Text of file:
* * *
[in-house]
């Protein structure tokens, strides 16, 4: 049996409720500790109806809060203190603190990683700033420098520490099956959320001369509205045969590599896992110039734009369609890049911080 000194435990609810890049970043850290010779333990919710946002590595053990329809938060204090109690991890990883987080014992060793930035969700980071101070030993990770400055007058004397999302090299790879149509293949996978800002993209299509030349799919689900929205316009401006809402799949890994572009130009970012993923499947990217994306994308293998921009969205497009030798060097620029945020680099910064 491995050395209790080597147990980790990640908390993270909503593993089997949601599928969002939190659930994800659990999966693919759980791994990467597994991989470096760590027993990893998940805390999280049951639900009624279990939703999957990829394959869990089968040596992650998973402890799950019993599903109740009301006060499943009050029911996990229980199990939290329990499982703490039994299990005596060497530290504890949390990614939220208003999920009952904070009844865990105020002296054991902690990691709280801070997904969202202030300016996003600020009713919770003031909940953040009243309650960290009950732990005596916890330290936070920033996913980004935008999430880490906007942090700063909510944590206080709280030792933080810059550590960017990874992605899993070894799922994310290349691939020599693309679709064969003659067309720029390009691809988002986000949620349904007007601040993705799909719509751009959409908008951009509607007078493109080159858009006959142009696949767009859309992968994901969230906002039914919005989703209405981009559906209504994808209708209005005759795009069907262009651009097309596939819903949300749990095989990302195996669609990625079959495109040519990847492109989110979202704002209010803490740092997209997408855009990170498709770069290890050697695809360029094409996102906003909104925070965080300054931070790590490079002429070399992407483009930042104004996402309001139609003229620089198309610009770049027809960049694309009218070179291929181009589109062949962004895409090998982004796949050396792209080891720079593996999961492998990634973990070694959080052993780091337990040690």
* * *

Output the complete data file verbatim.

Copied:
[in-house]
């Protein structure tokens, strides 16, 4: 049996409720500790109806809060203190603190990683700033420098520490099956959320001369509205045969590599896992110039734009369609890049911080 000194435990609810890049970043850290010779333990919710946002590595053990329809938060204090109690991890990883987080014992060793930035969700980071101070030993990770400055007058004397999302090299790879149509293949996978800002993209299509030349799919689900929205316009401006809402799949890994572009130009970012993923499947990217994306994308293998921009969205497009030798060097620029945020680099910064 491995050395209790080597147990980790990640908390993270909503593993089997949601599928969002939190659930994800659990999966693919759980791994990467597994991989470096760590027993990893998940805390999280049951639900009624279990939703999957990829394959869990089968040596992650998973402890799950019993599903109740009301006060499943009050029911996990229980199990939290329990499982703490039994299990005596060497530290504890949390990614939220208003999920009952904070009844865990105020002296054991902690990691709280801070997904969202202030300016996003600020009713919770003031909940953040009243309650960290009950732990005596916890330290936070920033996913980004935008999430880490906007942090700063909510944590206080709280030792933080810059550590960017990874992605899993070894799922994310290349691939020599693309679709064969003659067309720029390009691809988002986000949620349904007007601040993705799909719509751009959409908008951009509607007078493109080159858009006959142009696949767009859309992968994901969230906002039914919005989703209405981009559906209504994808209708209005005759795009069907262009651009097309596939819903949300749990095989990302195996669609990625079959495109040519990847492109989110979202704002209010803490740092997209997408855009990170498709770069290890050697695809360029094409996102906003909104925070965080300054931070790590490079002429070399992407483009930042104004996402309001139609003229620089198309610009770049027809960049694309009218070179291929181009589109062949962004895409090998982004796949050396792209080891720079593996999961492998990634973990070694959080052993780091337990040690």